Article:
Original Investigation

Human Genetics

, Volume 117, Issue 4, pp 349-356

First online:

Linkage analysis of a completely ascertained sample of familial schizophrenics and bipolars from Palau, Micronesia

  • Lambertus KleiAffiliated withDepartment of Statistics, Carnegie Mellon University
  • , Silviu-Alin BacanuAffiliated withDepartment of Psychiatry, University of Pittsburgh School of Medicine
  • , Marina Myles-WorsleyAffiliated withDepartment of Psychiatry, University of Utah
  • , Brandi GalkeAffiliated withDepartment of Psychiatry, University of California
  • , Weiting XieAffiliated withDepartment of Psychiatry, University of Pittsburgh School of Medicine
  • , Josepha TiobechAffiliated withBelau National Hospital
  • , Caleb OttoAffiliated withBelau National Hospital
  • , Kathyrn RoederAffiliated withDepartment of Statistics, Carnegie Mellon University
  • , Bernie DevlinAffiliated withDepartment of Psychiatry, University of Pittsburgh School of Medicine Email author 
    • , William ByerleyAffiliated withDepartment of Psychiatry, Langley Porter Psychiatric Institute, University of California Email author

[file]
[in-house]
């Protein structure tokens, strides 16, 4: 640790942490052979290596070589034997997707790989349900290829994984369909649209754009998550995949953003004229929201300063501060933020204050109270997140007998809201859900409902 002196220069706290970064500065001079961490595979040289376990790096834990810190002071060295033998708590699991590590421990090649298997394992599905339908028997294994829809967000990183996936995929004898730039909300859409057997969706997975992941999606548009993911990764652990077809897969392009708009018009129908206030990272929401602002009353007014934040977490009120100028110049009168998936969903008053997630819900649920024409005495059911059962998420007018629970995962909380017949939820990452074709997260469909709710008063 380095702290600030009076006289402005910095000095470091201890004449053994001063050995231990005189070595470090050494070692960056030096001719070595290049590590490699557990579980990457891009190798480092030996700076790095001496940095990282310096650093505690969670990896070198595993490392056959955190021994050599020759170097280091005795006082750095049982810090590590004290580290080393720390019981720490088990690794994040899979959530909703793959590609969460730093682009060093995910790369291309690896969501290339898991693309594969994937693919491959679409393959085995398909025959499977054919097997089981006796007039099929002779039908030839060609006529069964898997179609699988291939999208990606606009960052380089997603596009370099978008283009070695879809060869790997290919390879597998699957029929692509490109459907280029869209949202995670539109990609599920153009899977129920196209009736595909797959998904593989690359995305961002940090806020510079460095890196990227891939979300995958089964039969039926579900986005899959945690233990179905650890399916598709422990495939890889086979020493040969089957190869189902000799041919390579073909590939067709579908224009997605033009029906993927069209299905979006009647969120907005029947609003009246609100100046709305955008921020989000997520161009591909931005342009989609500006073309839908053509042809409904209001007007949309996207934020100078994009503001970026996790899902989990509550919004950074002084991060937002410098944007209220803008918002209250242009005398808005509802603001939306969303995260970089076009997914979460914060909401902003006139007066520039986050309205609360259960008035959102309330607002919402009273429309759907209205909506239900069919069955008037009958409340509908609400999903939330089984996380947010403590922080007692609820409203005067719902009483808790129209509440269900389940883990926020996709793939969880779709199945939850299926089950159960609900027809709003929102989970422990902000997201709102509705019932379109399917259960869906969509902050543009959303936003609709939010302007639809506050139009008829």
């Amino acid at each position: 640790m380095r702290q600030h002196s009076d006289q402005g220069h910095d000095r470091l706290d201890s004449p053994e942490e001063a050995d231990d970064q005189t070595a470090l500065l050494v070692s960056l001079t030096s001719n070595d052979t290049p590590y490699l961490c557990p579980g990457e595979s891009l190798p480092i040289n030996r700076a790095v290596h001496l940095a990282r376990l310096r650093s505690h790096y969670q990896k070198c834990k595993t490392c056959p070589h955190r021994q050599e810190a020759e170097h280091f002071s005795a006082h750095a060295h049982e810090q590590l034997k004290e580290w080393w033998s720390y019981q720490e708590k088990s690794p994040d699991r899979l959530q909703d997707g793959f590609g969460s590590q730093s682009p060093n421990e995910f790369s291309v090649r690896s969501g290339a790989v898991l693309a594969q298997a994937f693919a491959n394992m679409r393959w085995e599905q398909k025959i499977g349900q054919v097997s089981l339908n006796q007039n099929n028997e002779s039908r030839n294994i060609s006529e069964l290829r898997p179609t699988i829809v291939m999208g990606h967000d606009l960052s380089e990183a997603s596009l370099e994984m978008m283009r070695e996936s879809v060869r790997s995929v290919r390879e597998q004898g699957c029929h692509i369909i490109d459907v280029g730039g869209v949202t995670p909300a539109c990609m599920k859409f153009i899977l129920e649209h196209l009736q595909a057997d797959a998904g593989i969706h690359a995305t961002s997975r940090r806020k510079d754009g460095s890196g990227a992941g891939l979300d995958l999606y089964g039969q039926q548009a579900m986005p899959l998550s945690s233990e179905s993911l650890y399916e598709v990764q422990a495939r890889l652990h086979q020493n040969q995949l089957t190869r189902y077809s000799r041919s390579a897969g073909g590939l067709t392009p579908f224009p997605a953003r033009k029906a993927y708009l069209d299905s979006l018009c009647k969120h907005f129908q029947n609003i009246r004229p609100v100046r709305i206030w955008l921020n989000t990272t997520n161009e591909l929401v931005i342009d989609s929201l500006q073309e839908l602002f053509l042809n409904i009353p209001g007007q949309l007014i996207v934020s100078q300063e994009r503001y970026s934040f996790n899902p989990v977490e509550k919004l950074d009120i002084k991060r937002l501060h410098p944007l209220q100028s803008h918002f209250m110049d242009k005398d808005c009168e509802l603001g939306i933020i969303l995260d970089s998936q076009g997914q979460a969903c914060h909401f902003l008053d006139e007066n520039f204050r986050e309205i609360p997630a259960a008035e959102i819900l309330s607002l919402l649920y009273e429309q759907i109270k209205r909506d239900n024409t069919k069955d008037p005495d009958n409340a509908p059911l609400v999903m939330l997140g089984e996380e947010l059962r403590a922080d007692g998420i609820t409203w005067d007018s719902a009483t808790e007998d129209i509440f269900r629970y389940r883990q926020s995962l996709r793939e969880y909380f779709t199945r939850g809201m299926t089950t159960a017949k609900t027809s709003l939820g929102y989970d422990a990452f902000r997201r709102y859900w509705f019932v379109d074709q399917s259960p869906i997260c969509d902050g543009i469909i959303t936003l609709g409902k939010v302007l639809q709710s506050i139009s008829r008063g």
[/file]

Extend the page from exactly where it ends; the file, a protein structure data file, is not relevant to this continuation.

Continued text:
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Abstract

We report on linkage analysis of a completely ascertained population of familial psychosis derived from the oceanic nation of Palau. Palau, an archipelago of islands in the Southern Pacific, currently has a population of approximately 23,000 individuals. The peoples of Palau populated these islands recently in human history, approximately 2,000 years ago. As both historical and genetic evidence suggest, the population is far more homogeneous than most other populations undergoing genetic studies, and should therefore prove quite useful for mapping genetic variants having a meaningful impact on susceptibility to psychotic disorders. Moreover, for our study, essentially all on-island schizophrenics (150) and individuals with other psychotic disorders (25) participated. By analysis of narrow (only schizophrenia) and broad (all psychosis) diagnostic schemes, two-point linkage analyses suggest that two regions of the genome harbor genetic variants affecting liability in most families, 3q28 (LOD=3.03) and 17q32.2 (LOD=2.80). Results from individual pedigrees also support 2q37.2, 2p14, and 17p13 as potentially harboring important genetic variants. Most of these regions have been implicated in other genetic studies of psychosis in populations physically quite distant from this Oceanic population, although some (e.g., 3q28) appear to be novel results for schizophrenia linkage analyses.